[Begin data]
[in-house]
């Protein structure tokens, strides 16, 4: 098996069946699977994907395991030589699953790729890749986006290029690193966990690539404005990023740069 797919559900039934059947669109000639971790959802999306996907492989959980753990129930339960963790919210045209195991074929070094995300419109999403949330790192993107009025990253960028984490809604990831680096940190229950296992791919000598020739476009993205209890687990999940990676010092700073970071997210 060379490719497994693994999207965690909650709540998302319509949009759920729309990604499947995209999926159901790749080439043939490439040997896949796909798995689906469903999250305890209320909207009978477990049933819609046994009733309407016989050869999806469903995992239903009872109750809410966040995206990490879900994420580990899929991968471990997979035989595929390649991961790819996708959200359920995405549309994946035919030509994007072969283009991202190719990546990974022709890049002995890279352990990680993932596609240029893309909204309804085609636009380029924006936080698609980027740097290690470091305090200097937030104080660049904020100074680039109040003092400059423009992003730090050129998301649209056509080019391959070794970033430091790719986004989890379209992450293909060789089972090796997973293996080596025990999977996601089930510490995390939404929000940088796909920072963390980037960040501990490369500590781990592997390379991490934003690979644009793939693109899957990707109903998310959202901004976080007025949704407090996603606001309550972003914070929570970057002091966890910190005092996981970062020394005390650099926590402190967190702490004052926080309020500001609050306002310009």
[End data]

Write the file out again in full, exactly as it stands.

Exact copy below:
[in-house]
């Protein structure tokens, strides 16, 4: 098996069946699977994907395991030589699953790729890749986006290029690193966990690539404005990023740069 797919559900039934059947669109000639971790959802999306996907492989959980753990129930339960963790919210045209195991074929070094995300419109999403949330790192993107009025990253960028984490809604990831680096940190229950296992791919000598020739476009993205209890687990999940990676010092700073970071997210 060379490719497994693994999207965690909650709540998302319509949009759920729309990604499947995209999926159901790749080439043939490439040997896949796909798995689906469903999250305890209320909207009978477990049933819609046994009733309407016989050869999806469903995992239903009872109750809410966040995206990490879900994420580990899929991968471990997979035989595929390649991961790819996708959200359920995405549309994946035919030509994007072969283009991202190719990546990974022709890049002995890279352990990680993932596609240029893309909204309804085609636009380029924006936080698609980027740097290690470091305090200097937030104080660049904020100074680039109040003092400059423009992003730090050129998301649209056509080019391959070794970033430091790719986004989890379209992450293909060789089972090796997973293996080596025990999977996601089930510490995390939404929000940088796909920072963390980037960040501990490369500590781990592997390379991490934003690979644009793939693109899957990707109903998310959202901004976080007025949704407090996603606001309550972003914070929570970057002091966890910190005092996981970062020394005390650099926590402190967190702490004052926080309020500001609050306002310009």